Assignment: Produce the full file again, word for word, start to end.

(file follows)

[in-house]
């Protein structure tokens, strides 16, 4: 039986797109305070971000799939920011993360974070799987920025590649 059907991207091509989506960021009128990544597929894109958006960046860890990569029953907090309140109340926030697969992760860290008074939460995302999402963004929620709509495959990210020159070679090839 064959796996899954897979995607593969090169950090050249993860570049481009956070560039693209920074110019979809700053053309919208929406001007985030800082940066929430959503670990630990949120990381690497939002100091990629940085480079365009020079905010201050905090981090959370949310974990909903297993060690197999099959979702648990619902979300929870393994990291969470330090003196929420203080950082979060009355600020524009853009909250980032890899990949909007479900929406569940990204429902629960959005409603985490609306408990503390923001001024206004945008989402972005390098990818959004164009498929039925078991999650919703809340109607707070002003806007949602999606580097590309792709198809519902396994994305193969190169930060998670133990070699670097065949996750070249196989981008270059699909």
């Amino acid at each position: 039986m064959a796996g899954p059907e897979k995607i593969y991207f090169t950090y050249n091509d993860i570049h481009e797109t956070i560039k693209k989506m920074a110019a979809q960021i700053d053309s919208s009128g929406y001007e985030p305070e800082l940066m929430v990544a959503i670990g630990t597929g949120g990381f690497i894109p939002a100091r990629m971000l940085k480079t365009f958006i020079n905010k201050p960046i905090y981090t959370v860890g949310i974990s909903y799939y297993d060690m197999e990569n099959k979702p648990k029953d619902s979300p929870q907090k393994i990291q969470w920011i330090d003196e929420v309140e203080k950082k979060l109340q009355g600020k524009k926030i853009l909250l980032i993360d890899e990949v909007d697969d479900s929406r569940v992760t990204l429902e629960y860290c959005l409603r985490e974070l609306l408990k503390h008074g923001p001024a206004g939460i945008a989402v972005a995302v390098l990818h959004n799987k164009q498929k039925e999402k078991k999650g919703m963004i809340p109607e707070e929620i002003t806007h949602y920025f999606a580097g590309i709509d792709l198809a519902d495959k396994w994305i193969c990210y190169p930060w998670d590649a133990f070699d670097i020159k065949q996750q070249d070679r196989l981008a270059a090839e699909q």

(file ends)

[in-house]
């Protein structure tokens, strides 16, 4: 039986797109305070971000799939920011993360974070799987920025590649 059907991207091509989506960021009128990544597929894109958006960046860890990569029953907090309140109340926030697969992760860290008074939460995302999402963004929620709509495959990210020159070679090839 064959796996899954897979995607593969090169950090050249993860570049481009956070560039693209920074110019979809700053053309919208929406001007985030800082940066929430959503670990630990949120990381690497939002100091990629940085480079365009020079905010201050905090981090959370949310974990909903297993060690197999099959979702648990619902979300929870393994990291969470330090003196929420203080950082979060009355600020524009853009909250980032890899990949909007479900929406569940990204429902629960959005409603985490609306408990503390923001001024206004945008989402972005390098990818959004164009498929039925078991999650919703809340109607707070002003806007949602999606580097590309792709198809519902396994994305193969190169930060998670133990070699670097065949996750070249196989981008270059699909």
């Amino acid at each position: 039986m064959a796996g899954p059907e897979k995607i593969y991207f090169t950090y050249n091509d993860i570049h481009e797109t956070i560039k693209k989506m920074a110019a979809q960021i700053d053309s919208s009128g929406y001007e985030p305070e800082l940066m929430v990544a959503i670990g630990t597929g949120g990381f690497i894109p939002a100091r990629m971000l940085k480079t365009f958006i020079n905010k201050p960046i905090y981090t959370v860890g949310i974990s909903y799939y297993d060690m197999e990569n099959k979702p648990k029953d619902s979300p929870q907090k393994i990291q969470w920011i330090d003196e929420v309140e203080k950082k979060l109340q009355g600020k524009k926030i853009l909250l980032i993360d890899e990949v909007d697969d479900s929406r569940v992760t990204l429902e629960y860290c959005l409603r985490e974070l609306l408990k503390h008074g923001p001024a206004g939460i945008a989402v972005a995302v390098l990818h959004n799987k164009q498929k039925e999402k078991k999650g919703m963004i809340p109607e707070e929620i002003t806007h949602y920025f999606a580097g590309i709509d792709l198809a519902d495959k396994w994305i193969c990210y190169p930060w998670d590649a133990f070699d670097i020159k065949q996750q070249d070679r196989l981008a270059a090839e699909q």